Tuesday, April 23, 2013

Kitchen Magic


Okay, this may be the lamest post I've ever done ... but if you were at my house, I'd be pulling you into the kitchen to see what happens when you put a pat of butter in a pan of heating olive oil.

I love the pattern that develops . . .

I know a physics teacher could explain the process but I don't especially care . . .
I just like looking at it. 

Yes, I'm easily amused.
 
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13 comments:

Ms. A said...

That's cool!!!

Thérèse said...

Pretty neat and an excellent start for fried potatoes with garlic and parley... :-)

Brian Miller said...

ha not lame at all...a little everyday magic...smiles.

Kath Marsh said...

Label me easily fascinated too! Love the way you see the world!

KarenB said...

Not lame - finding enjoyment in even the smallest things is the sign of a happy person with a great zest for life.

It made me start thinking about all the things I like about cooking - the smells, the textures, watching the patterns when I stir something like chocolate into something else, and then, of course, the eating!

Vicki Lane said...

Yes, Therese, that's where this was going...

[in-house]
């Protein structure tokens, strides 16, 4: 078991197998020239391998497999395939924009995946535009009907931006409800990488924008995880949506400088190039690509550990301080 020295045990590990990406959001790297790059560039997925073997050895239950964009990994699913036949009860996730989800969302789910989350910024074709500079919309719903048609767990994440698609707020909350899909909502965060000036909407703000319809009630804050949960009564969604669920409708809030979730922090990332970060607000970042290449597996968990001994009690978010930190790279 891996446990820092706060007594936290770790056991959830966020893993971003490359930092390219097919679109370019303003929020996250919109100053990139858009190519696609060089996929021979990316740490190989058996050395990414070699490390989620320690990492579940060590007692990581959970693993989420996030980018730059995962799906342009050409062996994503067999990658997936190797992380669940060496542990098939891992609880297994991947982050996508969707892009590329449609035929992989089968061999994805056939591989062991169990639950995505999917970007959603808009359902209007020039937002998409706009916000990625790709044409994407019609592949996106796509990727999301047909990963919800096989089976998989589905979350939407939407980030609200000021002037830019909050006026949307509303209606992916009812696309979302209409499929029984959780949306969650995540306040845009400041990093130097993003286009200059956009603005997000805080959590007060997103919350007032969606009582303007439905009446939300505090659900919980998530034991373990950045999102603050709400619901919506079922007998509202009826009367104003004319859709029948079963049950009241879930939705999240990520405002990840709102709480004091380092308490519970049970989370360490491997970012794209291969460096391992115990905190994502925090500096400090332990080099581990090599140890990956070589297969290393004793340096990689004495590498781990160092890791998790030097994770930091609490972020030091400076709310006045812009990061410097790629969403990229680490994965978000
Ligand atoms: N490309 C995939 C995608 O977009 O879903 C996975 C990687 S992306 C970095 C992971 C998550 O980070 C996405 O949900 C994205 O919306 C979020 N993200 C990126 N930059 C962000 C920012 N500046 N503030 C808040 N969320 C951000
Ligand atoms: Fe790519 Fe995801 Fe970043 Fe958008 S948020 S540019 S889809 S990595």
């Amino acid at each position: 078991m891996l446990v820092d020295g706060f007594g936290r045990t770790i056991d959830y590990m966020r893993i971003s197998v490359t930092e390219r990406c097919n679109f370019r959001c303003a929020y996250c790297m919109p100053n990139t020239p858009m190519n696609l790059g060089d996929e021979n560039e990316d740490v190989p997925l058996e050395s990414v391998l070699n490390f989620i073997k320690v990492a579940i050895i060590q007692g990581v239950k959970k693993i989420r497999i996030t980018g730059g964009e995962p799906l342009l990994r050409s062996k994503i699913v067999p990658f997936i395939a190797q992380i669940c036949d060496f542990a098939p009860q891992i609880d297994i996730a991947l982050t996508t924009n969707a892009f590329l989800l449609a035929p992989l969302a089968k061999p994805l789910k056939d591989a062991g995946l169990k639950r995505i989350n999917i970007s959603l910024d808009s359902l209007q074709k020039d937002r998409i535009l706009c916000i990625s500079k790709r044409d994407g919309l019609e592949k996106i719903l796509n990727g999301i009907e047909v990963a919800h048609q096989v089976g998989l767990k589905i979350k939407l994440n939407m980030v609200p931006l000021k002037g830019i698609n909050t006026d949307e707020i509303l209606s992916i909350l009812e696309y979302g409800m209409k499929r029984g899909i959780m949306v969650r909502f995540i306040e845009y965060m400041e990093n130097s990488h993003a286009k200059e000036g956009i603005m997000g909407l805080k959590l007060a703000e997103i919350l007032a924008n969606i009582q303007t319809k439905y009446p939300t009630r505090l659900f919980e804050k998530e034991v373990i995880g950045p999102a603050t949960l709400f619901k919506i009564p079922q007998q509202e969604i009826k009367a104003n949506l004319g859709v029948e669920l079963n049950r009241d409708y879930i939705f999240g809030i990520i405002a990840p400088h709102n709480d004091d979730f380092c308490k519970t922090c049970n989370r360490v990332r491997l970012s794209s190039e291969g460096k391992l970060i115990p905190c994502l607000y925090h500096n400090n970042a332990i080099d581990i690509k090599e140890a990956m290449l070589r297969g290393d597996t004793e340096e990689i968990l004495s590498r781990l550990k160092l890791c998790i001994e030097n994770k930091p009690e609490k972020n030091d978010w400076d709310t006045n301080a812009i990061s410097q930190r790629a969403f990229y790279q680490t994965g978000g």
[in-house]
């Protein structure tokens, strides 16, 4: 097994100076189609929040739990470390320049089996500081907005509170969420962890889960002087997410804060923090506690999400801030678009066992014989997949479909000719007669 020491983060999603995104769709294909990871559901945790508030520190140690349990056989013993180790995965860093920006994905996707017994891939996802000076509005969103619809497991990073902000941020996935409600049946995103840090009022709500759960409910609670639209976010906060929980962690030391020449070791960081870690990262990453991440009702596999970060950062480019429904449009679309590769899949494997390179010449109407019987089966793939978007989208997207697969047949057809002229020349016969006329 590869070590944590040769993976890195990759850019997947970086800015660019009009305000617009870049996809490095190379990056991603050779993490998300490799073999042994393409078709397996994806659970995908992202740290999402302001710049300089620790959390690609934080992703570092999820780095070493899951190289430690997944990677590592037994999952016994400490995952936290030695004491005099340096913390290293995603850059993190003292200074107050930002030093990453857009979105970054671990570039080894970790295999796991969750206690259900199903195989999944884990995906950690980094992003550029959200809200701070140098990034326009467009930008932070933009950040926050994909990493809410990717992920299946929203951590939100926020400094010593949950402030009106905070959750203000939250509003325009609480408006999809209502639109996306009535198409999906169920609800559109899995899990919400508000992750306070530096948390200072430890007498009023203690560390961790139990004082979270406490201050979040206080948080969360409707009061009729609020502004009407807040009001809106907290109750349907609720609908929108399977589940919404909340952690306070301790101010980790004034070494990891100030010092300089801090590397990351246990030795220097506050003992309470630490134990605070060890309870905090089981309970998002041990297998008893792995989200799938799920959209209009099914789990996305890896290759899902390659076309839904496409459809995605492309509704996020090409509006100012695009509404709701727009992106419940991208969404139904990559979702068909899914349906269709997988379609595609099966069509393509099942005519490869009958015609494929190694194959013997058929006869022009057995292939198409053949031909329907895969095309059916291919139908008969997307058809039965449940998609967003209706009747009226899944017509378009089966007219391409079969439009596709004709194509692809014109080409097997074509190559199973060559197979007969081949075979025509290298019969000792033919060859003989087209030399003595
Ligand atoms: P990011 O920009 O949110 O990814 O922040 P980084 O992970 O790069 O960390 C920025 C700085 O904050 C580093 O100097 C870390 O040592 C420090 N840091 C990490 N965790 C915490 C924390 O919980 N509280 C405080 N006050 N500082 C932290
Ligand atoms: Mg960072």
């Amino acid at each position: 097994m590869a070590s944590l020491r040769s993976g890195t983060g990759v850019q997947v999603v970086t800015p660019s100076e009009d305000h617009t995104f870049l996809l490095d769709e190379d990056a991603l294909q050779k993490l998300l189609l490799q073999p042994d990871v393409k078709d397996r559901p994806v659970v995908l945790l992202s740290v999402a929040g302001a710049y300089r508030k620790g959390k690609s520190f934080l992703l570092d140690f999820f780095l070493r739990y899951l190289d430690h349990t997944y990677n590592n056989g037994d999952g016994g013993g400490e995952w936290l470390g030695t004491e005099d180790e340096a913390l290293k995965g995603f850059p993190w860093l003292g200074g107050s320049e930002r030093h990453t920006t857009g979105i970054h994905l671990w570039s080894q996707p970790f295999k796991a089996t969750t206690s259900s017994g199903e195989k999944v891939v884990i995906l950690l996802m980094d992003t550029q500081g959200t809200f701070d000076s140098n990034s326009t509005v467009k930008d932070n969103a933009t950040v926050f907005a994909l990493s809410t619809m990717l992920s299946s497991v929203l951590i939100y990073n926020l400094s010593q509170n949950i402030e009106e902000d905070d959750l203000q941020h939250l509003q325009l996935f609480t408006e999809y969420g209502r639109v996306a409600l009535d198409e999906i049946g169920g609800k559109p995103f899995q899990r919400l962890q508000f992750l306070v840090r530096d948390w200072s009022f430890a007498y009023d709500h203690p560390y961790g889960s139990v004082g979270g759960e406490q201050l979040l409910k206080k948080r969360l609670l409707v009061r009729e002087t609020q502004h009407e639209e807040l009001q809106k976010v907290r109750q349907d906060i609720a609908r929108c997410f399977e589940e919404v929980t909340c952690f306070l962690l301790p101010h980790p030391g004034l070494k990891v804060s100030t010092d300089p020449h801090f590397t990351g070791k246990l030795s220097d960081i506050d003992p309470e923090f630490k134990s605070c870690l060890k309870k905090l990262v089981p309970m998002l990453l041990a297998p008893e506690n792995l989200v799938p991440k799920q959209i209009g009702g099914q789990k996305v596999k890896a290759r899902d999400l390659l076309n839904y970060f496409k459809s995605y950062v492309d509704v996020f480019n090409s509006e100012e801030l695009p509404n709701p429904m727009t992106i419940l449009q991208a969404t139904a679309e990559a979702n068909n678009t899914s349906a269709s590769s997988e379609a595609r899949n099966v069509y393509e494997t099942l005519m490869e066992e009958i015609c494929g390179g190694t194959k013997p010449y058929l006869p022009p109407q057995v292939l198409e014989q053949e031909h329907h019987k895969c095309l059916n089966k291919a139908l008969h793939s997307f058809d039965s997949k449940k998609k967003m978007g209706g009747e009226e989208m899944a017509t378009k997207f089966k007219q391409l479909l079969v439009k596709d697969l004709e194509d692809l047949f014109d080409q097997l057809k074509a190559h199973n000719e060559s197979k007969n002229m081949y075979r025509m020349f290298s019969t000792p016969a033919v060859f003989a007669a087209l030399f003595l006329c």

Exactly, KarenB!

Frances said...

Vicki, I'm also often spellbound by the visual elements that unexpected come together during cooking activities.

(I could probably do a week's worth of blogs featuring photographs of such phenomena...but my photos would not be a fine as yours are!)

xo

NCmountainwoman said...

We're easily amused as well.

Sue McC said...

With help from my husband who studied physics……

This is an example of surface tension and the reaction of two oils with different viscosities.

The surface tension of the solid butter (along with the solids and water) react with the different surface tension of the hot oil. They do not mix and the butter keeps together enough to make the pattern. But then, the heat melts the butter and that changes the butter to give it a different viscosity and a different surface tension. It mixes with the oil enough to allow the butter to move and the oil to make contact with another surface of solid butter. And on and on and on.

Isn’t science wonderful!

jennyfreckles said...

It's good to be able to appreciate the small everyday pleasures of life. And yes, it has a certain beauty.

Martin said...

The eye of a true photographer!

Victoria said...

Vicki, I love those photos! The magic of everyday things never fails to enchant me.

Merisi said...

Fascinating! :-)

Somewhere in the back drawer of my brain there are a few cells remembering something about mixing butter and olive oil not only for taste, but also to keep the butter from burning too quickly, what with the higher melting point of olive oil. Bon appetit! ;-)